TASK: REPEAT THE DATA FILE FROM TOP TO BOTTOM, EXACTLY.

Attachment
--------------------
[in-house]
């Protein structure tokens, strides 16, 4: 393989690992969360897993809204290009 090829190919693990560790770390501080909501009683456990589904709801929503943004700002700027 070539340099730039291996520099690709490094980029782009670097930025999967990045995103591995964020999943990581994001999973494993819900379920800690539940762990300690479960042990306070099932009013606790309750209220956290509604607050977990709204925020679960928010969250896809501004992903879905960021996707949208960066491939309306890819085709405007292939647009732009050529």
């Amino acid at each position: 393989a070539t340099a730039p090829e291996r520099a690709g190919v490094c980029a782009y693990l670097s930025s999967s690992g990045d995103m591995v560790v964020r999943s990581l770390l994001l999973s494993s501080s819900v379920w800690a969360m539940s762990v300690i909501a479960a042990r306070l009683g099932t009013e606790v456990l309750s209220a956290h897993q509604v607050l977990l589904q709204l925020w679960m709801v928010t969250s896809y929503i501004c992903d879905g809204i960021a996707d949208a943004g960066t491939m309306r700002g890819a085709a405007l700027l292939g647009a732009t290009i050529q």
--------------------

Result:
[in-house]
């Protein structure tokens, strides 16, 4: 393989690992969360897993809204290009 090829190919693990560790770390501080909501009683456990589904709801929503943004700002700027 070539340099730039291996520099690709490094980029782009670097930025999967990045995103591995964020999943990581994001999973494993819900379920800690539940762990300690479960042990306070099932009013606790309750209220956290509604607050977990709204925020679960928010969250896809501004992903879905960021996707949208960066491939309306890819085709405007292939647009732009050529």
């Amino acid at each position: 393989a070539t340099a730039p090829e291996r520099a690709g190919v490094c980029a782009y693990l670097s930025s999967s690992g990045d995103m591995v560790v964020r999943s990581l770390l994001l999973s494993s501080s819900v379920w800690a969360m539940s762990v300690i909501a479960a042990r306070l009683g099932t009013e606790v456990l309750s209220a956290h897993q509604v607050l977990l589904q709204l925020w679960m709801v928010t969250s896809y929503i501004c992903d879905g809204i960021a996707d949208a943004g960066t491939m309306r700002g890819a085709a405007l700027l292939g647009a732009t290009i050529q």